There's something special going on at Laval Junior Academy. This is how I know: the kids I worked with today actually like doing writing exercises. Usually, even in my own classroom at Marianopolis College, the students groan when I tell them they're going to be doing in-class writing. But this morning, when I was working with Miss Milea's Grade Seven class, a student named John asked for MORE WRITING EXERCISES! (YAY!!!)
This was the first of four days of writing workshops I'll be doing at LJA. I'm also working with Miss Farrell's students. Miss Farrell and I go WAY back -- we met when I came to Mother Teresa High School (that was the former name of LJA) for a Blue Metropolis Literary Foundation project.
I spent the morning with Miss Milea's classes (one Grade Eight, then the Grade Seven group), and I finished the day with Miss Farrell's Grade Seven class. As usual, I have lots to tell. Often, I tell you funny stories about my school visits, but today, I have EDUCATIONAL STORIES for you. Here goes.
In the first class, two students were teasing each other. It all started when a guy named Nicholas called out, "Can you write a book about me?" Then a student named Jeffrey called back, "There isn't much to tell." Nicholas wasn't going to let the matter rest at that point, so he retaliated by shooting back, "Rapunzel!" (This was a referene to the fact that Jeffrey wears his hair kind of long.) Now here comes the teaching moment. Because I found the conversation funny, I started taking notes. I was asking Nicholas exactly what he'd said when another student named Lucas piped in: "There's already a book about Rapunzel." What's interesting is that when I investigated a little further, I learned that that wasn't exactly what Nicholas had said. (He'd just called out the name Rapunzel.) So what happened is that Lucas REWROTE the conversation. There's my first lesson for today: writers need to rewrite. (So do storytellers!!)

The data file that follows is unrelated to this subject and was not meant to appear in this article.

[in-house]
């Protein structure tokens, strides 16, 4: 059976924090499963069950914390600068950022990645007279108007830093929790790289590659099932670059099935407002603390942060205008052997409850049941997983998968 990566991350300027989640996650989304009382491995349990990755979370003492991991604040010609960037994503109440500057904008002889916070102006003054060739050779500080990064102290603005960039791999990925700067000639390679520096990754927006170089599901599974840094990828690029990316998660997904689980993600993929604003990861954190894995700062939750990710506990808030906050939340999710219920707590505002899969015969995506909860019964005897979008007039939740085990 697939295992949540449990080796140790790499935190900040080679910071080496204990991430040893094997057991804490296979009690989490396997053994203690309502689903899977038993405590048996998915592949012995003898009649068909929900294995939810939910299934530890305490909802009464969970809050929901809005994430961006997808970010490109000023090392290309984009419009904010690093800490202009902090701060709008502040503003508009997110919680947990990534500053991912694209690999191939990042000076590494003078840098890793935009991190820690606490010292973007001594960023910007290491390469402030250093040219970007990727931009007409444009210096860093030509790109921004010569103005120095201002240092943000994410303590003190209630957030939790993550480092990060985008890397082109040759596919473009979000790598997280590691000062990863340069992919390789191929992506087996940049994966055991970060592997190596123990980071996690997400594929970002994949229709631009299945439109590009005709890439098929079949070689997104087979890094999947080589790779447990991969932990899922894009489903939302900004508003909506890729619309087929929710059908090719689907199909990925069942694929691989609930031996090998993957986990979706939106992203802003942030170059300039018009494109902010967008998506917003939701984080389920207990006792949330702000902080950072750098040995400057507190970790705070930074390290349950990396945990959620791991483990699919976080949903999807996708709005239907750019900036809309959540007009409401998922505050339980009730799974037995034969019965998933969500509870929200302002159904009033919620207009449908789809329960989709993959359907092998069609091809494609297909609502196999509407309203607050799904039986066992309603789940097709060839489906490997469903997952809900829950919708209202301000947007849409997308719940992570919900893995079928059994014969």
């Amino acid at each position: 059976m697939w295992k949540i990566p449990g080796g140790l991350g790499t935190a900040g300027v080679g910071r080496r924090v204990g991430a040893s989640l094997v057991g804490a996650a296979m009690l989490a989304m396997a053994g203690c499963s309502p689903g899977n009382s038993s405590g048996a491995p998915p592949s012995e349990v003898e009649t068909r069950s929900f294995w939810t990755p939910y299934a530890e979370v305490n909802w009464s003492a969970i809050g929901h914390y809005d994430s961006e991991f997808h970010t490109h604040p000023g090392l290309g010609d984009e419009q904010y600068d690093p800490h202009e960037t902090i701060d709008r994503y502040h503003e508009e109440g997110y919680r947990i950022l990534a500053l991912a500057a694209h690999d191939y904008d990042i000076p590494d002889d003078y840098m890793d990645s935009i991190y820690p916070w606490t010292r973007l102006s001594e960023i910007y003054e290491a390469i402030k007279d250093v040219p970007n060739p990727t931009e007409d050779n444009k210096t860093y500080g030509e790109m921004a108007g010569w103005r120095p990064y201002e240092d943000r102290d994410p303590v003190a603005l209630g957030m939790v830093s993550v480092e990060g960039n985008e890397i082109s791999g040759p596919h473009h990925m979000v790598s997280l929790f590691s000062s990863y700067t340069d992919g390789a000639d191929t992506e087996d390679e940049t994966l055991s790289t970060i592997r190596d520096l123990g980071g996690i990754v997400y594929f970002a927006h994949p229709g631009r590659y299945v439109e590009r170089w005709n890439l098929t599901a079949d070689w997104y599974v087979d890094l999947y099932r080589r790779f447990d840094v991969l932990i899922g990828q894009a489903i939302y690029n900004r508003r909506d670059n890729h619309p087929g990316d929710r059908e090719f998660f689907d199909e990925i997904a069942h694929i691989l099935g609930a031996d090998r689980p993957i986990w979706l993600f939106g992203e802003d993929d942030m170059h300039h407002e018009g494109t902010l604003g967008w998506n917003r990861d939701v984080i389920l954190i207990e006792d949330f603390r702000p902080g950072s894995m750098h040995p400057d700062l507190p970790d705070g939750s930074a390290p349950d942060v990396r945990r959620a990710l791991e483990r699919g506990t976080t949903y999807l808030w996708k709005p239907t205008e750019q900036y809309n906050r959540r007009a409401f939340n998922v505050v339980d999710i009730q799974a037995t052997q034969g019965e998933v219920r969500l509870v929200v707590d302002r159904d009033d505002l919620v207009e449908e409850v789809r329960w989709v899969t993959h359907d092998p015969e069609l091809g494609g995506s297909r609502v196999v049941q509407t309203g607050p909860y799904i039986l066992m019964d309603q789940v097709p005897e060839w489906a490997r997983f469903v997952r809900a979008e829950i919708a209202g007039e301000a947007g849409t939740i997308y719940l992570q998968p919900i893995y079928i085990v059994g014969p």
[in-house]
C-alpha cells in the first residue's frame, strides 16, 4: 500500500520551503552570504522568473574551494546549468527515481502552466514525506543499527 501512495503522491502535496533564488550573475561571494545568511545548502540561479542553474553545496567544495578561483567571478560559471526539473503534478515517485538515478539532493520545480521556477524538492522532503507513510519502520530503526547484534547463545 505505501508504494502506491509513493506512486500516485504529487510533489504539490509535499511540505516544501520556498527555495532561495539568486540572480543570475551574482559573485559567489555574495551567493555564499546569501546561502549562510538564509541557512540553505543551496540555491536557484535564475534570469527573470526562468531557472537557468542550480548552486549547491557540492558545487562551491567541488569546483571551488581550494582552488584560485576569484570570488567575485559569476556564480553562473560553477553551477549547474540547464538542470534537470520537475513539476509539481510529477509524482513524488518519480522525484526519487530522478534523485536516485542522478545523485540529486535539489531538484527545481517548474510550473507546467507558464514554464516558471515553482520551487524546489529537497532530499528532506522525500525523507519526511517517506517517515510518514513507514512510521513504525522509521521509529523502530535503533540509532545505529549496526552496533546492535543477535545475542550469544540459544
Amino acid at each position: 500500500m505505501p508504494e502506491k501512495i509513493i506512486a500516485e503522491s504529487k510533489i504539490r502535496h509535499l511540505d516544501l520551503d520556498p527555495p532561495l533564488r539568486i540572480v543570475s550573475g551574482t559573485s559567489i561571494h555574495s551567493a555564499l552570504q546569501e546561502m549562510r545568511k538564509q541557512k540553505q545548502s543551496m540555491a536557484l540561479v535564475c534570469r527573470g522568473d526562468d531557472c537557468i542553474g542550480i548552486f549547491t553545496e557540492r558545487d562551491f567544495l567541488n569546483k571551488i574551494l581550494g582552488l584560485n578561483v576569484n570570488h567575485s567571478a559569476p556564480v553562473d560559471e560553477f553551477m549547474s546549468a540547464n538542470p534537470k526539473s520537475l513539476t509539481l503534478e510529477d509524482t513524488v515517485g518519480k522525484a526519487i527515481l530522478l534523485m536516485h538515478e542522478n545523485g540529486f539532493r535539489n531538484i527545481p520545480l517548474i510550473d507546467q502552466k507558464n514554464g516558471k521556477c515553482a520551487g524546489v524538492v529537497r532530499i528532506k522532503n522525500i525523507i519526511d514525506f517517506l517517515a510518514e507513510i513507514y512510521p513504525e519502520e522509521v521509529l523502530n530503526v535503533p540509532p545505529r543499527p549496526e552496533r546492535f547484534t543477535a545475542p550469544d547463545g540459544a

Second lesson came in the second class. And hey, it also has to do with rewriting. I asked the kids, "What do I do when I finish my first draft?" (I was looking for the answer "Rewrite.") But instead, a student named Luca (not to be confused with Lucas from the first class) answered. "Reread." Then a student named Alexia answered, "Add." Then I added "Subtract." And finally a student named Emanuele said, "Rewrite." But you know what? All those answers together really explain the rewriting process. First you have to REREAD. Then you may have to ADD material. You will certainly have to SUBTRACT material! And that process is called REWRITING.
Miss Farrell's students were a lively bunch, to say the least! I asked if any of them hate their first drafts. Sarab, Peter, Giulianna, Massimo, Trinity, Dante, Ryan and Ahmed all raised their hands. I told them that was great news. If you hate your first draft, you could be a real writer!!
I don't usually give homework when I do school visits, but since I'll be seeing Miss Farrell's students FOUR TIMES, I decided I could! So I've asked them to find an old person (I suggested starting with a grandparent, but told them that if they don't have a grandparent, they should just go ahead and borrow someone else's!) and find out their SECRET. (Secrets make great stories!) I suggested they ask two questions (after some chitchat, and a cup of tea -- warm drinks tend to make people tell us more stuff). My questions are: 1. What is the hardest thing you ever went through? and 2. How did you get through it?
I'll be back at LJA next week. Do you think Miss Farrell's class will uncover some secrets for me by then?
Thanks to my friends at LJHS for a great day. Thanks especially to Miss Milea and MIss Farrell for being wonderful -- and for sharing your kids with me.
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it was an honour having you come to our school and teach us. you are an inspiration to many people, and a great writer, keep up the good work!